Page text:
First published by GroundUp
A panel appointed to investigate problems in the University of Cape Town’s (UCT’s) law faculty has urged the faculty to develop a clear transformation strategy.
The panel, consisting of deputy vice-chancellor Lis Lange and Dr Margaret Orr, was set up by the UCT executive to examine the “crisis” in the faculty between March and May 2018, after the resignation of the Dean, Professor Penelope Andrews, in April.
The panel spent seven days interviewing staff and students and examined emails, documentation and reports.
The panellists found that Andrews had come to the faculty in the midst of student protest and had “stepped into a faculty in dire need of assertive and visionary political, intellectual and emotional leadership”. Her strong leadership and “unequivocal drive for transformation had been welcomed across the faculty”, the panellists said.
The panellists said the issues in the faculty were significantly impacted by student protests in the 2015-2017 period. A staff member GroundUp spoke to agreed that student protests had worsened morale, adding that the protests had affected morale across the whole university.
The panel found that “many people, students included, experienced different forms of anxiety and trauma during this period, which the university, by and large, failed to manage and resolve”.
The panellists said student protests “spotlighted many areas in the institutional culture and core functions, especially in teaching and learning which required change”. The panel said “identifying what needed to change, how and in what direction was a difficult exercise that required intellectual and emotional openness”.
However, they said, “it is our impression that the faculty still has considerable work to do to respond systematically to UCT’s strategic goal of inclusivity and transformation both of institutional culture and of teaching and learning”.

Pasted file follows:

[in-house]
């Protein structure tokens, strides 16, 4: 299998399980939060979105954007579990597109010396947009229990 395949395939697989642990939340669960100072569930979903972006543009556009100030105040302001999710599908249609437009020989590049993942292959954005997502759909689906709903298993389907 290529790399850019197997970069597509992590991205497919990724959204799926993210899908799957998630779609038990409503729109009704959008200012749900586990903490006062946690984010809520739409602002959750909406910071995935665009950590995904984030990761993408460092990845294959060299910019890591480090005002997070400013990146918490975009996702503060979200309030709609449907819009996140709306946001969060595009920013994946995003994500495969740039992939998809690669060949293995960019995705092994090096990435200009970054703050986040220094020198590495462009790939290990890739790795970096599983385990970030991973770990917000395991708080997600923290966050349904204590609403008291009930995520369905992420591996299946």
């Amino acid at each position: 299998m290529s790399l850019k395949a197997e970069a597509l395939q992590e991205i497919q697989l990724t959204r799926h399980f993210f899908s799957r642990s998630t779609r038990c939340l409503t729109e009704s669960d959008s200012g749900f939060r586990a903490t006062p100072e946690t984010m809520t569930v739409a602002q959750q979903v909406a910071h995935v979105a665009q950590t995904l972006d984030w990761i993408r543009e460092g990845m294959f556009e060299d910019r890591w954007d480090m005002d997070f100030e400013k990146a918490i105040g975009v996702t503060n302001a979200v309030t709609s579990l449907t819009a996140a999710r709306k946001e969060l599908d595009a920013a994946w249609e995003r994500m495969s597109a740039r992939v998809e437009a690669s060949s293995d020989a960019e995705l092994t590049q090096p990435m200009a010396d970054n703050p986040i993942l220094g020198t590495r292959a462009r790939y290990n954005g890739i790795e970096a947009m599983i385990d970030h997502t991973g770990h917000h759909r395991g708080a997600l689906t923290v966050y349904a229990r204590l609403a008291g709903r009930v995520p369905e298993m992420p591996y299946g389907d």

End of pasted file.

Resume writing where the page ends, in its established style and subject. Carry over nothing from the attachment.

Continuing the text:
Among other things, they found:
The panellists said they were concerned about “the perceived existence in the faculty of unexamined white privilege” and about the perception that white staff were given preference when eligible black candidates were available. There was some evidence of this, the panellists said.
They said it was inevitable that Andrews would encounter some resistance to her plans. But, they added, “it is disappointing that in the past two years the faculty has not developed a framework or a systematic strategy to deal with transformation”. The existing strategy had not been presented to the UCT executive and did not have the approval of staff. Though opportunities had been provided for junior staff and there had been attempts at opening up discussion of the curriculum, no transformation plan had been developed.
“Thus, despite assertions by those on Professor Andrews’ team about the boldness of transformation initiatives, it is our impression that the faculty still has considerable work to do to respond systematically to UCT’s strategic goal of inclusivity and transformation both of institutional culture and of teaching and learning.”